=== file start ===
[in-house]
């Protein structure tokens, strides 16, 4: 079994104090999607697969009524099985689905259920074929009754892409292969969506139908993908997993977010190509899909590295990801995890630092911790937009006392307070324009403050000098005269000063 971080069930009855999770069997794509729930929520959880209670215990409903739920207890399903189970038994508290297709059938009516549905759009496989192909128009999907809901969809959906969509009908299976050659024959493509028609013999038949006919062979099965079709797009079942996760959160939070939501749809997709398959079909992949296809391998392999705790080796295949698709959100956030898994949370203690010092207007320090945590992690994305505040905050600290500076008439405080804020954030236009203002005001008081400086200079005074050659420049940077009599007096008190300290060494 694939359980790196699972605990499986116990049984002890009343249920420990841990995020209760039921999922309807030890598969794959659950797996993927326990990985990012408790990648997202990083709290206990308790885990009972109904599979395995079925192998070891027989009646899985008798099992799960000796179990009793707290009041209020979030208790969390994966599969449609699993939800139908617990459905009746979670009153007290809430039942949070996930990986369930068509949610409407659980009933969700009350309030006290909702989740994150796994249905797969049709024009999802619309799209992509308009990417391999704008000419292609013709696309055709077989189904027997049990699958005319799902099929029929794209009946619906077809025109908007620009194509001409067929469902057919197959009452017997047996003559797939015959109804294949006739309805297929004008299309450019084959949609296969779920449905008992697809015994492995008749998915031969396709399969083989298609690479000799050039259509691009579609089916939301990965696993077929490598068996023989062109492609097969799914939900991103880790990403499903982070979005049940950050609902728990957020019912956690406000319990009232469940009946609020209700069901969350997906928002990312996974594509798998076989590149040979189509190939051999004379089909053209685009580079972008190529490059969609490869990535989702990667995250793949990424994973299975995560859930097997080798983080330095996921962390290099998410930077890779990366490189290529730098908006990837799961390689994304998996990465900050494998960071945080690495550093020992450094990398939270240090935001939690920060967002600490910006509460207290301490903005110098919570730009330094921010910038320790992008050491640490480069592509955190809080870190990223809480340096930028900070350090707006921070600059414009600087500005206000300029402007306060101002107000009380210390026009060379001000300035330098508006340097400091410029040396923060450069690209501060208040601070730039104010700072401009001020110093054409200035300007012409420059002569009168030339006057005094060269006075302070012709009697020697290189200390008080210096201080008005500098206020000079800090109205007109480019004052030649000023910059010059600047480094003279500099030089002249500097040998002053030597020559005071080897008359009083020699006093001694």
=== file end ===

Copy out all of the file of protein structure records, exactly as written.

[in-house]
């Protein structure tokens, strides 16, 4: 079994104090999607697969009524099985689905259920074929009754892409292969969506139908993908997993977010190509899909590295990801995890630092911790937009006392307070324009403050000098005269000063 971080069930009855999770069997794509729930929520959880209670215990409903739920207890399903189970038994508290297709059938009516549905759009496989192909128009999907809901969809959906969509009908299976050659024959493509028609013999038949006919062979099965079709797009079942996760959160939070939501749809997709398959079909992949296809391998392999705790080796295949698709959100956030898994949370203690010092207007320090945590992690994305505040905050600290500076008439405080804020954030236009203002005001008081400086200079005074050659420049940077009599007096008190300290060494 694939359980790196699972605990499986116990049984002890009343249920420990841990995020209760039921999922309807030890598969794959659950797996993927326990990985990012408790990648997202990083709290206990308790885990009972109904599979395995079925192998070891027989009646899985008798099992799960000796179990009793707290009041209020979030208790969390994966599969449609699993939800139908617990459905009746979670009153007290809430039942949070996930990986369930068509949610409407659980009933969700009350309030006290909702989740994150796994249905797969049709024009999802619309799209992509308009990417391999704008000419292609013709696309055709077989189904027997049990699958005319799902099929029929794209009946619906077809025109908007620009194509001409067929469902057919197959009452017997047996003559797939015959109804294949006739309805297929004008299309450019084959949609296969779920449905008992697809015994492995008749998915031969396709399969083989298609690479000799050039259509691009579609089916939301990965696993077929490598068996023989062109492609097969799914939900991103880790990403499903982070979005049940950050609902728990957020019912956690406000319990009232469940009946609020209700069901969350997906928002990312996974594509798998076989590149040979189509190939051999004379089909053209685009580079972008190529490059969609490869990535989702990667995250793949990424994973299975995560859930097997080798983080330095996921962390290099998410930077890779990366490189290529730098908006990837799961390689994304998996990465900050494998960071945080690495550093020992450094990398939270240090935001939690920060967002600490910006509460207290301490903005110098919570730009330094921010910038320790992008050491640490480069592509955190809080870190990223809480340096930028900070350090707006921070600059414009600087500005206000300029402007306060101002107000009380210390026009060379001000300035330098508006340097400091410029040396923060450069690209501060208040601070730039104010700072401009001020110093054409200035300007012409420059002569009168030339006057005094060269006075302070012709009697020697290189200390008080210096201080008005500098206020000079800090109205007109480019004052030649000023910059010059600047480094003279500099030089002249500097040998002053030597020559005071080897008359009083020699006093001694």